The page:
Roundup of Reactions to Transparify’s 2015 Report

Two weeks ago, we released our 2015 REPORT documenting significant progress towards greater think tank transparency worldwide. Especially the U.S. results were encouraging – over half of think tanks there are now transparent. In contrast, results for the UK were disappointing.

The Financial Times led off its coverage with the observation that “British think-tanks are less transparent about their sources of funding than their European counterparts.” It noted that “only one of 11 British think-tanks assessed, the Institute for Public Policy Research, was rated as transparent,” while three prominent institutions including the International Institute for Strategic Studies were rated as highly opaque.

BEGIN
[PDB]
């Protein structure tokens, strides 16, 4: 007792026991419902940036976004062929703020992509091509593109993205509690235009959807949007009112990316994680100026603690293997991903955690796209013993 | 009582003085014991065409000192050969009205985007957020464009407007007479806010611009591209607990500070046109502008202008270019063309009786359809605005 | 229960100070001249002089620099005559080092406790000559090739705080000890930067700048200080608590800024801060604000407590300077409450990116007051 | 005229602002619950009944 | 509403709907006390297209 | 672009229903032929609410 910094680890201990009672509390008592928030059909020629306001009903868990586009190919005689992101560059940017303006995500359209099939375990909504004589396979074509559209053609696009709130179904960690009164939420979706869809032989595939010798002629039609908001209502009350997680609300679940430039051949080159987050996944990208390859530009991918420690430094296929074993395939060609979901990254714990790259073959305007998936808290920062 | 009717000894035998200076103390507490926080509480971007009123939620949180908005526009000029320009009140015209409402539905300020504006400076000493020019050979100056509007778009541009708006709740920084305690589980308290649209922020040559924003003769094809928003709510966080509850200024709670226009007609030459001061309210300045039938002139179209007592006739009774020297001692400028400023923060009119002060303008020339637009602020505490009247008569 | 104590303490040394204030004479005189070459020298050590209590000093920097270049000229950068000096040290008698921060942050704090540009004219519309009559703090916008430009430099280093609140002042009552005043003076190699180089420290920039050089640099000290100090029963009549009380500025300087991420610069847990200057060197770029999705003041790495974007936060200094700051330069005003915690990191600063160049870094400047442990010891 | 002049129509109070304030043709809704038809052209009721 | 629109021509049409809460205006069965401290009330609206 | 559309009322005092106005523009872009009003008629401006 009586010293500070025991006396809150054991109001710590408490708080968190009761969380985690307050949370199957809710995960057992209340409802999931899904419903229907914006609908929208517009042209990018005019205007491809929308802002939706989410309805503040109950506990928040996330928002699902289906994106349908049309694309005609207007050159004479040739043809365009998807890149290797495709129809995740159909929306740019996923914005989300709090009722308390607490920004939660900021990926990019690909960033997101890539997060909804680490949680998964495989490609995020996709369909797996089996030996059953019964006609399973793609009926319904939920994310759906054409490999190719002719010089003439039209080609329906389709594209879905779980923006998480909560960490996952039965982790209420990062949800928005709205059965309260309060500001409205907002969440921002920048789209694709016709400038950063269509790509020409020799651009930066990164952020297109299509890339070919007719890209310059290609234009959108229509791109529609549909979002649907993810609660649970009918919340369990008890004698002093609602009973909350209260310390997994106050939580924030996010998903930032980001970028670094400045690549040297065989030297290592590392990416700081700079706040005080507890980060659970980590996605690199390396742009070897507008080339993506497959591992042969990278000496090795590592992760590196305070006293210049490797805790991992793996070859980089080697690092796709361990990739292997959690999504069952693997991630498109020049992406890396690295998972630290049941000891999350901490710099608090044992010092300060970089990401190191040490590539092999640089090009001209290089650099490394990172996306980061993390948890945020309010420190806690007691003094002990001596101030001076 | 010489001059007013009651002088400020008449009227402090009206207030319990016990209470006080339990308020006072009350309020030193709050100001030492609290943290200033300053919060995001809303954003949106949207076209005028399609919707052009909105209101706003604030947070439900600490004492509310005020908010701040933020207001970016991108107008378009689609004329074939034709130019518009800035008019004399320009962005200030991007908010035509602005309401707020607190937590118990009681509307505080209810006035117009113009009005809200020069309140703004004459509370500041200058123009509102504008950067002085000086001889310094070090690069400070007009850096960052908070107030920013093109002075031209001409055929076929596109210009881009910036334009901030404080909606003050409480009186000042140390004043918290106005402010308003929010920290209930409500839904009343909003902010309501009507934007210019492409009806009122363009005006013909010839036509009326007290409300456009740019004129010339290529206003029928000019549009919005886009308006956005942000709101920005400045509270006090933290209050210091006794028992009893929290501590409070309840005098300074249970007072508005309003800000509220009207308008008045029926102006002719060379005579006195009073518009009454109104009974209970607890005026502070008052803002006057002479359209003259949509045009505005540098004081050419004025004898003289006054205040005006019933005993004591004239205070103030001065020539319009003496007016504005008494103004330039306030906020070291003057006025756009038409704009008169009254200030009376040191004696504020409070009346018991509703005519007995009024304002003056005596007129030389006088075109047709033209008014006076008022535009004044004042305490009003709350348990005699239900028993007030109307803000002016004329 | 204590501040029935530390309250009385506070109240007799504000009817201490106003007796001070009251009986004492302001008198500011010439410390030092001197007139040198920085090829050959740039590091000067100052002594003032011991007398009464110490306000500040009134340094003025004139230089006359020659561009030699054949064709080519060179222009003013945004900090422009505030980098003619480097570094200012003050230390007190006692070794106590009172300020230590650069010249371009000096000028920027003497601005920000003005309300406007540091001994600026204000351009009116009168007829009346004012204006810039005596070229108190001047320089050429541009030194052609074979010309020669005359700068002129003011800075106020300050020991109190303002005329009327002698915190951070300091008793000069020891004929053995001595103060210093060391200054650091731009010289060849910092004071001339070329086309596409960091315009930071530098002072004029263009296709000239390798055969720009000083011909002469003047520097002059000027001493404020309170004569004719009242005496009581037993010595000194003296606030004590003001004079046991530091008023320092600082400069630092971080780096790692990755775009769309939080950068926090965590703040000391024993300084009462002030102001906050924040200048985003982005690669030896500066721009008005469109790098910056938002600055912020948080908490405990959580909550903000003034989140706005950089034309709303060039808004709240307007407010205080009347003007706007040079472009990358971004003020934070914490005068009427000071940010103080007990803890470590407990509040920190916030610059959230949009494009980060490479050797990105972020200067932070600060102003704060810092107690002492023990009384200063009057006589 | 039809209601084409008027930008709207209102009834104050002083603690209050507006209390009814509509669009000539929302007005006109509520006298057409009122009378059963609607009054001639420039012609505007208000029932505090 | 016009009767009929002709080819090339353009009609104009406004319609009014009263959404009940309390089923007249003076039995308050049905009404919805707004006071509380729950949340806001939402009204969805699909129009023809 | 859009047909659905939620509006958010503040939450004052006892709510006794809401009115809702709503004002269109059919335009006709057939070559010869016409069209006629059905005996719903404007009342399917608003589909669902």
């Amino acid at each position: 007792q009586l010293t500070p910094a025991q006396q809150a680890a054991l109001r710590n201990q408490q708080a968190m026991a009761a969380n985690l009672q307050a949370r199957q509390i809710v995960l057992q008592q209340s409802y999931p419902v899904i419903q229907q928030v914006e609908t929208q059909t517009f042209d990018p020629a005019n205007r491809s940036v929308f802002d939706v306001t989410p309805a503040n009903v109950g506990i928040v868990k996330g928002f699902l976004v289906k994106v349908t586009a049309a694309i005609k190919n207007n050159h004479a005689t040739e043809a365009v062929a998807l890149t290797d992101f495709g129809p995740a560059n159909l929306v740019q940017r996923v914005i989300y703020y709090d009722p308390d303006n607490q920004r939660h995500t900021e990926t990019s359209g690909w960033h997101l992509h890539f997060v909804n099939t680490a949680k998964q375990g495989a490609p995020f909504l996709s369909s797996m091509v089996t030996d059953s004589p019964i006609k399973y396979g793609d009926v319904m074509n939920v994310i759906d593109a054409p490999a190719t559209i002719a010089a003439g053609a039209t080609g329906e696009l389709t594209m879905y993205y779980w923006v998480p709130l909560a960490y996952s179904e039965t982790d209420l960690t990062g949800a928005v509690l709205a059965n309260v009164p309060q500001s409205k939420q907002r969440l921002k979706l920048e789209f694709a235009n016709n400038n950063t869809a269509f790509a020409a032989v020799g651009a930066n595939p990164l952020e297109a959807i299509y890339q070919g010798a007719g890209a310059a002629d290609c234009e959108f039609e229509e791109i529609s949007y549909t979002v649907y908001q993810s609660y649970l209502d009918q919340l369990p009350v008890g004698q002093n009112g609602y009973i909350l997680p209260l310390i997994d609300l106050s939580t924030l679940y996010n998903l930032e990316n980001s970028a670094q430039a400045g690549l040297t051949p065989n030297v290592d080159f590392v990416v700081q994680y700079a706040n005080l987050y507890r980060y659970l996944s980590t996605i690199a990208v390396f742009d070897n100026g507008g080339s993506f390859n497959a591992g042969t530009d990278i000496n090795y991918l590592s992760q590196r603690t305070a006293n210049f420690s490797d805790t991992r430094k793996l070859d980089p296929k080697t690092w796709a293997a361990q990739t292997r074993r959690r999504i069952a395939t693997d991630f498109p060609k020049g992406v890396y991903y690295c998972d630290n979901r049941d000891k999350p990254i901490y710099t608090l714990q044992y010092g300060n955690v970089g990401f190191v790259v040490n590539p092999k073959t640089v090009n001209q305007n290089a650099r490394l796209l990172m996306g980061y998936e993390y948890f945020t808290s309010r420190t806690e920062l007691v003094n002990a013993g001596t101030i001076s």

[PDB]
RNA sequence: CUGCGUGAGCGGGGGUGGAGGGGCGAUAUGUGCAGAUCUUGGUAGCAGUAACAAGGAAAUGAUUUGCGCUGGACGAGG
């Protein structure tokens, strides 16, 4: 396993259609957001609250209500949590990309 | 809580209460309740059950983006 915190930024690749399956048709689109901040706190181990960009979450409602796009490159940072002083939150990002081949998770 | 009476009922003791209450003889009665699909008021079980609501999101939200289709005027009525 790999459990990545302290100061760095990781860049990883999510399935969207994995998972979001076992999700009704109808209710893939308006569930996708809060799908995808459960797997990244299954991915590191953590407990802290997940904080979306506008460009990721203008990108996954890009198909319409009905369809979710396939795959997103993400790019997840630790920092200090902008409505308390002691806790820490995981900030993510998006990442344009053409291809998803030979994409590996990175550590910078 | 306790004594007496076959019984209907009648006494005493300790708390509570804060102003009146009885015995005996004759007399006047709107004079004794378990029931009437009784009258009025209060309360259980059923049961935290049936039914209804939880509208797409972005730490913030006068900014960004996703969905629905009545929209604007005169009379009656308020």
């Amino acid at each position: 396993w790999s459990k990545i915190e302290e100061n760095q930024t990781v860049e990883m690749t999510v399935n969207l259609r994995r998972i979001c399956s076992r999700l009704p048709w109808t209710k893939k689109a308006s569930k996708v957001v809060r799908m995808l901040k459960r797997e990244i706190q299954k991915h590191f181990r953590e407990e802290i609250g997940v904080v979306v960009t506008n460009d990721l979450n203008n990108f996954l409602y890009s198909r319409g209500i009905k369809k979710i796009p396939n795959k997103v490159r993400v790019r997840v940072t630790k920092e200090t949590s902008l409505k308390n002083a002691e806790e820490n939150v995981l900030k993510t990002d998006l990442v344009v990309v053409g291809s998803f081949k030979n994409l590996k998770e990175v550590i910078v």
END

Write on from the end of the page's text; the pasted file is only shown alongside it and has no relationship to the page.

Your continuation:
The Brussels-based EU Observer titled its article “UK and Hungarian think tanks least transparent in EU”. It noted that think tanks based in Brussels itself performed well: “Three of the thinktanks evaluated are based in Brussels: Bruegel (5 stars), International Crisis Group (4 stars), Centre for European Policy Studies (3 stars).”

One World led with the sentence that “Only three think tanks got ‘significantly more opaque’ during 2014, and one of them is Britain’s Overseas Development Institute.” The author suggested that our survey “addresses an important issue because secrecy about funding sources undermines the credibility” of many think tanks.